What's happening?

Shares of Astoria Financial (NYSE:AF) were trading higher by about 12% as of 11:30 a.m. EST on news that the company will merge with Sterling Bancorp (NYSE:STL)

So what

Terms of the deal call for an all-stock transaction in which Astoria Financial shareholders will receive 0.875 shares of Sterling for each share of Astoria stock they own. This values Astoria Financial stock at about $21.29 per share, based on Sterling Bancorp's share price as of 11:30 a.m.

In a press release, Sterling Bancorp explained that it believes the integration can generate approximately $100 million in annual cost savings once fully phased in, an amount equal to 35% of Astoria's non-interest expenses.

More immediately, Sterling expects that the transaction to add about 12% to tangible book value per share at closing, and add about 9% to earnings per share in 2018, exclusive of a restructuring charge. 

Black blocks that spell out "M&A" on wood background.

Image source: Getty Images.

Previously, Astoria Financial agreed to merge with New York Community Bancorp (NYSE:NYCB), but that deal reportedly failed to pass regulatory scrutiny. The combined institution would have been heavily invested in commercial real estate loans, given that New York Community Bancorp operates as something of a specialist in commercial real estate and multi-family loans within the New York market.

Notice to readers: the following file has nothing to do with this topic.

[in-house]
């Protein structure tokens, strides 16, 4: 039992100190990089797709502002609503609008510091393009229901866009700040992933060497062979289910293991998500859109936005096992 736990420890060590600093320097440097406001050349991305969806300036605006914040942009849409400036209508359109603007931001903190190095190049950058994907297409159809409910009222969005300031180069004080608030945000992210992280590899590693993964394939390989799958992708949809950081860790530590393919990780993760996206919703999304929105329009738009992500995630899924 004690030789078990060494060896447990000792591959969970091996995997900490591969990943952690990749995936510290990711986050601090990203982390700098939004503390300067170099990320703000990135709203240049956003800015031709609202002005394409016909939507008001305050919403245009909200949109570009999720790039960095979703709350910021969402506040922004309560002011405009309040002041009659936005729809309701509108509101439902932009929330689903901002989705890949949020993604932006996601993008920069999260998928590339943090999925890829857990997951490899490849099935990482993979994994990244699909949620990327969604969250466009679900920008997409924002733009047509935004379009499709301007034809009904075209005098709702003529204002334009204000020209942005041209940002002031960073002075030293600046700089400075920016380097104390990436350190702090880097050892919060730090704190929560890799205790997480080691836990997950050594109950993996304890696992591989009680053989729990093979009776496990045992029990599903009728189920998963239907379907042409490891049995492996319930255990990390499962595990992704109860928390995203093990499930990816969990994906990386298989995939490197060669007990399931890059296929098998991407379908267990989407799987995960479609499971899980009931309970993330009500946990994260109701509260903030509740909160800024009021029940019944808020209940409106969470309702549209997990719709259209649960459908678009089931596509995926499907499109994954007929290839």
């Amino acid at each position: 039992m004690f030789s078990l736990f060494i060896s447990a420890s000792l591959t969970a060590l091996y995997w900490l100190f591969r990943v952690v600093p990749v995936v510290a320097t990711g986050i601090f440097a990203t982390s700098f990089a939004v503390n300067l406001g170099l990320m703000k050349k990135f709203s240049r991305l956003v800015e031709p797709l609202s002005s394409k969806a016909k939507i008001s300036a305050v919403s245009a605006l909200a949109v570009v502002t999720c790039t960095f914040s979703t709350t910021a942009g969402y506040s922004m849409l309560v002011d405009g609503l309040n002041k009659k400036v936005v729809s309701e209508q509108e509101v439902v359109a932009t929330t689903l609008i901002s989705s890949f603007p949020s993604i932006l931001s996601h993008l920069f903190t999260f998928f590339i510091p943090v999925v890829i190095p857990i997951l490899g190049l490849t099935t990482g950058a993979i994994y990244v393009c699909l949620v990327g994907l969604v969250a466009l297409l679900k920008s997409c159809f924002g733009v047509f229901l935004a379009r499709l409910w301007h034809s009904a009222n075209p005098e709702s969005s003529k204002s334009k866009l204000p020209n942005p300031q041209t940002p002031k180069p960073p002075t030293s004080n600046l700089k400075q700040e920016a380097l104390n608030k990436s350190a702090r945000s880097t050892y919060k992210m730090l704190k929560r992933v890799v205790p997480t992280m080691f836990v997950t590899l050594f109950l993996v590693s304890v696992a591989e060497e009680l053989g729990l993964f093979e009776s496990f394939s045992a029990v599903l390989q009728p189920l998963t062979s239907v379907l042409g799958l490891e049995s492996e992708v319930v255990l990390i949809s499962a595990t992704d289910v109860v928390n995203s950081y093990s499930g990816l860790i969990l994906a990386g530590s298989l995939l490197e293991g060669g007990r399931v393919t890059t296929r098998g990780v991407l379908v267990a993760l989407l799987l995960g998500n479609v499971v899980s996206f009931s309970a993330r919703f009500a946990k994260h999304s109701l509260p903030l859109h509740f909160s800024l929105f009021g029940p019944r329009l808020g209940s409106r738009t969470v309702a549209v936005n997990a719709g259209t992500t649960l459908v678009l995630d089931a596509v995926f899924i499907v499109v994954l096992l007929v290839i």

Based on a pro forma presentation, Sterling and Astoria each have less than 46% of their loan books tied up in commercial real estate and multi-family loans compared to a nearly 93% concentration for New York Community Bancorp.

Now what

Investors clearly see little risk of this deal falling through. At a recent price of $20.79 per share, Wall Street is pricing Astoria Financial shares at a slight 3% discount to their implied value, based on current prices for Sterling Bancorp shares. The transaction is expected to close in the fourth quarter of 2017. 

 

Jordan Wathen has no position in any stocks mentioned. The Motley Fool has no position in any of the stocks mentioned. The Motley Fool has a disclosure policy.